Milestones:Railroad Ticketing Examining System, 1965-1971
Railroad Ticketing Examining System, 1965-1971
Osaka, Japan -- Dedicated 27 November 2007 -- IEEE Kansai Section
Pioneering ticket examining machines, designed to speed commuter railroad use substantially, were first installed in 1965, based on work by a joint research team of Osaka University and Kintetsu Corporation. Following this work, an improved version – based on joint work by Omron, Kintetsu, and Hankyu Corporations using punched cards and magnetic cards – was first deployed in 1967 and at nineteen stations in 1971.
In Japan, the 1960s were called the “Golden 60s”. Economic growth and equipment investment growth were 13.4% and 40.9%, respectively. The gross national product of Japan grew to the third largest in the free world in 1967 and to the second in 1968.
The number of commuter passengers increased at an accelerated pace, and more than 50% of the day's total was concentrated in a very short time of morning rush hours; the number of passengers passing through an examiner-assisted exit gate reached 75-80 per minute. Because of the limited number of platform personnel, the queue of passengers at each exit gate continued to grow seriously.
To examine the commutation tickets in rush hours, a high speed examining machine for the commutation tickets was needed. In the early 1960s, there were few automatic examining machines in public service in the world, all of which were the so-called "closed-gate" type. As of 1965, the latest examining machine was of four-door type, in service at London Transport and Illinois Central Railroad. This machine was developed only for single/multiple ride tickets, and hence it could not read the more complex commutation tickets widely used in Japan. The examining speed was at most 15-20 passengers per minute, too slow to cope with such heavy congestion.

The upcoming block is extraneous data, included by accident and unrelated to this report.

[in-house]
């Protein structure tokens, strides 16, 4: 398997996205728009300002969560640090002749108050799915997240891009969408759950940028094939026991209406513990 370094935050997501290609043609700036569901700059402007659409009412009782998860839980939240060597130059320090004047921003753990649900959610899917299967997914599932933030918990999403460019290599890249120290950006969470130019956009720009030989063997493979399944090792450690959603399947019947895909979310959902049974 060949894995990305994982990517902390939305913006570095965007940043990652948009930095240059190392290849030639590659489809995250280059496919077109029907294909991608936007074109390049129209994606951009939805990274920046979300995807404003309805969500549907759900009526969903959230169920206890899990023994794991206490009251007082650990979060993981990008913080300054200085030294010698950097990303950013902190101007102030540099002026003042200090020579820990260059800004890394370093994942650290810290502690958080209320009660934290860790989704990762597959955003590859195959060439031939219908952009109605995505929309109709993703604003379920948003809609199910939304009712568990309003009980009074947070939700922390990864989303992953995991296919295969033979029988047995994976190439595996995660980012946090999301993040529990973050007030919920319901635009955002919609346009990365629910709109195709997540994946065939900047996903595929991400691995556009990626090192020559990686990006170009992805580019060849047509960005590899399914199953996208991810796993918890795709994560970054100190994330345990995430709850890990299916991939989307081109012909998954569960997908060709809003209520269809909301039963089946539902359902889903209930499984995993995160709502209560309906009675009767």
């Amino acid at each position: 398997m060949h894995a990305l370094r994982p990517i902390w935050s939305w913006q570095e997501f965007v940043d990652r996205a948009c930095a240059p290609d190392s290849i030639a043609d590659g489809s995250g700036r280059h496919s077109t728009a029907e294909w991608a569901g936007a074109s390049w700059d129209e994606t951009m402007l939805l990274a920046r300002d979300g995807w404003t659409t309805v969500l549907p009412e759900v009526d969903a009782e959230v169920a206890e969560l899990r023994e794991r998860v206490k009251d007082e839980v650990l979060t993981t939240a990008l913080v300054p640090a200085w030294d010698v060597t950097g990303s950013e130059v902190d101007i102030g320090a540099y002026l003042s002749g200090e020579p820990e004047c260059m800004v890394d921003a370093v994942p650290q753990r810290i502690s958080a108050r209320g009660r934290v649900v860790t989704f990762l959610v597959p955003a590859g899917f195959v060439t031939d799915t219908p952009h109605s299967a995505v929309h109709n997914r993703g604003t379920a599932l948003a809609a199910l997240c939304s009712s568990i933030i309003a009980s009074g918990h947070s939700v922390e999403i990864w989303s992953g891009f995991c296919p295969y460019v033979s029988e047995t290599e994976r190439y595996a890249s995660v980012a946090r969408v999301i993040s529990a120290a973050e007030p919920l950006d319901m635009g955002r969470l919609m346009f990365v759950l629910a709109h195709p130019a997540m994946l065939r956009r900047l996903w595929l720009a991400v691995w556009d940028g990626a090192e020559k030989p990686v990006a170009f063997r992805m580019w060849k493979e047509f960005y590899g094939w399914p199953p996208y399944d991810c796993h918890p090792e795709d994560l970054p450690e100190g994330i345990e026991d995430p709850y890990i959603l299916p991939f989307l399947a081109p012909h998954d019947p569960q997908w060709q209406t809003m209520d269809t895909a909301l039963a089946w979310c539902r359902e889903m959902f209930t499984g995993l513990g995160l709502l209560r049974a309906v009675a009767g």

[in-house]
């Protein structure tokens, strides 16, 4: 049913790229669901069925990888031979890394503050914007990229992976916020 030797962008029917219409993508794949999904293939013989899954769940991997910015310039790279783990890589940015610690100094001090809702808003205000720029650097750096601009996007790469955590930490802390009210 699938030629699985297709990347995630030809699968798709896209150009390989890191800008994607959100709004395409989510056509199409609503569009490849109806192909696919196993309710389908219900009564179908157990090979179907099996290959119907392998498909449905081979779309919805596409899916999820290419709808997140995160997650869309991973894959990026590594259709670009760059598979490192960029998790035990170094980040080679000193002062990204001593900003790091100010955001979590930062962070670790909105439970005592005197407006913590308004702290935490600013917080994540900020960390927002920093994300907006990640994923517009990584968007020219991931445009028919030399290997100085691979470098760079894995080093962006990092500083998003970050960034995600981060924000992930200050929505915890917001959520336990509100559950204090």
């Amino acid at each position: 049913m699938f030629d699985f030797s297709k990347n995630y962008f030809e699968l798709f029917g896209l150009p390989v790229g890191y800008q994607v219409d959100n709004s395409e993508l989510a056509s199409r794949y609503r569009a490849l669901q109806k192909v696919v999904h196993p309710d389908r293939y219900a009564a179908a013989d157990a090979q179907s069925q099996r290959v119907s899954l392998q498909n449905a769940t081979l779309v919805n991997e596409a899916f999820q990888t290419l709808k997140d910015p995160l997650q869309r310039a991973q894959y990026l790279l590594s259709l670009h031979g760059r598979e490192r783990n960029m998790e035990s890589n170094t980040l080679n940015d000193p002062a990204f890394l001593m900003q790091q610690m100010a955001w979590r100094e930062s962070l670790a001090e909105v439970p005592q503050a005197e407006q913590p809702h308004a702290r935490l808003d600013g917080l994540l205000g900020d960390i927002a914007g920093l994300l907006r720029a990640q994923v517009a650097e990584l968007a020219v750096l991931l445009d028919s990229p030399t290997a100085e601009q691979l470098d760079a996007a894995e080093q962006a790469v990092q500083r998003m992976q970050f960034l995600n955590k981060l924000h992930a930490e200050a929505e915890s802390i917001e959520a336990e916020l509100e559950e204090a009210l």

The investigation commission studied the technical problems of developing a novel examining machine not only to read commutation tickets, but also to make the examining speed be several times as fast as that of the conventional one. At that time, however, the IC (Integrated Circuit) technology was not yet available. The commission confirmed that the new automatic examining machine had to be constructed by means of transistor logic.
A joint research team of Osaka University and Kintetsu Corporation, devised a graph theoretical approach to encode each passenger's route with the shortest bit length, and to check whether or not the stipulated route of a ticket covered the station at which the ticket user entrained or detrained. The objective was to make the code as short as possible and also the logic architecture of checking route validity as simple as possible.
To this end, the joint research team constructed a tree-based encoding scheme for stipulated routes, by which the path encoding was achieved with the use of 21 bits, and a bitwise comparison arithmetic for checking route validity. This was performed by checking the validation of a few inequalities formulated with the use of the code of a given stipulated route and the code of a station.
Kintetsu railroad network was composed of 280 stations. 170,000 possible routes were enumerated, and it was determined that at least 18 bits were necessary for encoding all possible routes. Eventually, by introducing only three redundant bits in the path encoding, the route validity checking could be performed by executing a few comparisons between binary numbers.